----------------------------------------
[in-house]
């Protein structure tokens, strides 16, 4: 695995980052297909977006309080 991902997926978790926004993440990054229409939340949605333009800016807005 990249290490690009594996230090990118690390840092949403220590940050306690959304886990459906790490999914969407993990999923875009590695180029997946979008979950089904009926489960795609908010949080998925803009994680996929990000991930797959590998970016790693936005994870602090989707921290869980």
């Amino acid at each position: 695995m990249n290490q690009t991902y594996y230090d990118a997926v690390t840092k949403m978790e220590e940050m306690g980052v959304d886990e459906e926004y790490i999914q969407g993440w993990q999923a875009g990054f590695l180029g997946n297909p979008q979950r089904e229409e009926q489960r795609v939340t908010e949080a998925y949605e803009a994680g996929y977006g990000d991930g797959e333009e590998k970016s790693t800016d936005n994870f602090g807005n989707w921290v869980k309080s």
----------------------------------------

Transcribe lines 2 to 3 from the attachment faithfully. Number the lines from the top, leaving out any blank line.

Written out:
């Protein structure tokens, strides 16, 4: 695995980052297909977006309080 991902997926978790926004993440990054229409939340949605333009800016807005 990249290490690009594996230090990118690390840092949403220590940050306690959304886990459906790490999914969407993990999923875009590695180029997946979008979950089904009926489960795609908010949080998925803009994680996929990000991930797959590998970016790693936005994870602090989707921290869980």
């Amino acid at each position: 695995m990249n290490q690009t991902y594996y230090d990118a997926v690390t840092k949403m978790e220590e940050m306690g980052v959304d886990e459906e926004y790490i999914q969407g993440w993990q999923a875009g990054f590695l180029g997946n297909p979008q979950r089904e229409e009926q489960r795609v939340t908010e949080a998925y949605e803009a994680g996929y977006g990000d991930g797959e333009e590998k970016s790693t800016d936005n994870f602090g807005n989707w921290v869980k309080s």